“The fact that over 20 Senators have already supported this bill, shows is it truly a compromise and can move forward quickly, allowing time for other important discussions about rebuilding our state. I really appreciate the Governor and Senator Denning sitting down to work this out.”

Not all area legislators are convinced the compromise proposal is a good idea, however.

"As in the past I have had reservations about expanding Medicaid and that hasn't changed," Rep. Ken Collins (R-Mulberry) said in an email. "I have spoken to several physicians about the expansion and it is a mixed bag with some supporting it while others do not. I have concerns that not all medical professionals accept Medicaid patients and this proposed bill will increase the patient pool while the number of Medicaid accepting doctors will stay the same. I'm also skeptical of the 'poison pill' to the 90/10 federal/state funding that would end the expansion if the Federal government decreases their portion."

Collins added that he is "a supporter of association plans like the Kansas Farm Bureau health coverage that we passed last session. Plans like these can be beneficial to many families in the state."

Sen. Richard Hilderbrand (R-Galena) could not be reached for comment by press time Thursday.

Individuals and organizations who did comment on the compromise proposal announcement Thursday, however, also included Ascension Via Christi.

"Ascension Via Christi extends our appreciation to Gov. Laura Kelly and Sen. Jim Denning for reaching an agreement on expanding Medicaid in Kansas,” the healthcare provider said in a press release. “Ascension Via Christi, along with the Kansas Hospital Association and many other healthcare organizations, have been advocating for Medicaid expansion for the past eight years as a way to make sure that all of our citizens have access to care.”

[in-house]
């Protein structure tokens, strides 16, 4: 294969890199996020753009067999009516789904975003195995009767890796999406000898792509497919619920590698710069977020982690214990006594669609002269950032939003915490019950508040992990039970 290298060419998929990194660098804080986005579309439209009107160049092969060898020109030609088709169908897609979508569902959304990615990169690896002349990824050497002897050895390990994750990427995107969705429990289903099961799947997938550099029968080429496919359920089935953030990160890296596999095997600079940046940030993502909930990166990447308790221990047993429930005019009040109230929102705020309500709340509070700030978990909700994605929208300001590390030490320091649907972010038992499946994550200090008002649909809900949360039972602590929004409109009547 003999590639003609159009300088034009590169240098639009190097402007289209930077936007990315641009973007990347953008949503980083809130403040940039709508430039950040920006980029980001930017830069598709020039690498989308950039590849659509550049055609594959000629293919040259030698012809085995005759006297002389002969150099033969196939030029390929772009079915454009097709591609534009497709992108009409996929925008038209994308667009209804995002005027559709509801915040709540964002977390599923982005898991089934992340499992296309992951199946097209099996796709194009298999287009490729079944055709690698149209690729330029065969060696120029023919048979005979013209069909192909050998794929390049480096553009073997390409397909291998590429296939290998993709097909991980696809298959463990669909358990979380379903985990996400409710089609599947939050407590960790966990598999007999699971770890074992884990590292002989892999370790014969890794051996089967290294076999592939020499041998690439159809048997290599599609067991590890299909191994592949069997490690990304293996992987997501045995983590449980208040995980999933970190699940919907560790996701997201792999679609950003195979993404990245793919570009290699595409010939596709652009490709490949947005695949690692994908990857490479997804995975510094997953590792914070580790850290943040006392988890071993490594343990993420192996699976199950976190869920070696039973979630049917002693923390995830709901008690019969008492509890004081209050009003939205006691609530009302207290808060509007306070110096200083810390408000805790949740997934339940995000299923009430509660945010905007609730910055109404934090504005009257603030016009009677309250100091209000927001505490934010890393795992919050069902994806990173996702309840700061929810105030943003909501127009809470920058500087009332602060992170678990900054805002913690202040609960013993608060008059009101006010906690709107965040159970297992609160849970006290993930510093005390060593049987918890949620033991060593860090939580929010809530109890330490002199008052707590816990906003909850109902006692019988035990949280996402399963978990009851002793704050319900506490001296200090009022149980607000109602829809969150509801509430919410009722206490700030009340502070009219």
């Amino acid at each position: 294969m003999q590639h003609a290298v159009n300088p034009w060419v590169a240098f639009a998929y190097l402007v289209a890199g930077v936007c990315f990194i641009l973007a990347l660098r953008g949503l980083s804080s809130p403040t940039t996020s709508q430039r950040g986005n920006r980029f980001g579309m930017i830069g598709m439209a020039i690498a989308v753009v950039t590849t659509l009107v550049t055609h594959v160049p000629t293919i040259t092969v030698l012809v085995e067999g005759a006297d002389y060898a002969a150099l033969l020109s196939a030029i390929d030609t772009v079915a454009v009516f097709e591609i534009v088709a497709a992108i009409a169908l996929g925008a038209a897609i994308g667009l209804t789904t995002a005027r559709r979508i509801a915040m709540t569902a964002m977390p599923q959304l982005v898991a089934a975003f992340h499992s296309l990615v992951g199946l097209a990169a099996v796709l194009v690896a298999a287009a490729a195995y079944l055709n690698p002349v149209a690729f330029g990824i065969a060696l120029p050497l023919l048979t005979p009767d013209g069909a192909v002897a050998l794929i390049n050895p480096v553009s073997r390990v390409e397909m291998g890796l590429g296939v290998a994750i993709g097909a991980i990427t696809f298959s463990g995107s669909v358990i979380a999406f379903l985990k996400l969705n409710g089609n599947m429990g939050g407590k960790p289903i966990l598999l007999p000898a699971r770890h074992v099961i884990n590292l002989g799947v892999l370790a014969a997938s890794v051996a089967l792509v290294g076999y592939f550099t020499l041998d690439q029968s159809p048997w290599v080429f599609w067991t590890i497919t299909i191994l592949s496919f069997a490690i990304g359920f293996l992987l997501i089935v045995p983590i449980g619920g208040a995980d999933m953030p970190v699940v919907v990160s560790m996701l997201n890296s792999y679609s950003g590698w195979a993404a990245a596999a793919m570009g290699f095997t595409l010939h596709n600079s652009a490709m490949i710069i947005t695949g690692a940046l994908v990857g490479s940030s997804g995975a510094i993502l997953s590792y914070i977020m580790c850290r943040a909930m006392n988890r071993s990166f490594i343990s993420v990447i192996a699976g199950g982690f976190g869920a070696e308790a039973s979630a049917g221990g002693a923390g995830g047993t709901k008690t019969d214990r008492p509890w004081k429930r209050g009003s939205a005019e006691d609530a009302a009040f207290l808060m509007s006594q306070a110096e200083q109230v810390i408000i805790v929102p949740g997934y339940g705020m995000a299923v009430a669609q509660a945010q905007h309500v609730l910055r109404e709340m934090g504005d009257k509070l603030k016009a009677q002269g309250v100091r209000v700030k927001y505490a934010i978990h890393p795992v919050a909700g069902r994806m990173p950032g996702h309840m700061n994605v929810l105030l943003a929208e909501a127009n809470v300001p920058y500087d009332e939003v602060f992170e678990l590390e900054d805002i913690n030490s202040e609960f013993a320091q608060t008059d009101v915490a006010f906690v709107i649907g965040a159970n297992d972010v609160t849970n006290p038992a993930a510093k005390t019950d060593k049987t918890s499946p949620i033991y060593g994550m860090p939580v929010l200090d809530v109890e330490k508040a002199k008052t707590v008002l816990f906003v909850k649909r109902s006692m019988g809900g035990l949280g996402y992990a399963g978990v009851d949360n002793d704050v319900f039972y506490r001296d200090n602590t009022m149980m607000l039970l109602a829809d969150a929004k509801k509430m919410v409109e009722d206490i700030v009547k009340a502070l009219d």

The release additionally noted that Medicaid expansion “will bring hundreds of millions in federal dollars to our state, giving Kansans residents increased access to health care coverage while supporting healthcare providers and our entire Kansas economy.”

April Holman, executive director of the KanCare expansion advocacy group Alliance for a Healthy Kansas, also reacted to Thursday’s announcement.

“We are grateful to Gov. Kelly and Sen. Denning for taking this momentous step forward for Kansas,” Holman said in a statement. “Reaching this moment is the result of years of tireless work by advocates, health care providers, business leaders and lawmakers to increase access to quality health care. While this proposal includes some elements that may affect affordability, it is a strong plan for closing the health care coverage gap that can gain support on both sides of the aisle. We are hopeful that legislators will come together and quickly advance the best bill possible for our state.”

This article has been updated to include comments from Rep. Ken Collins (R-Mulberry).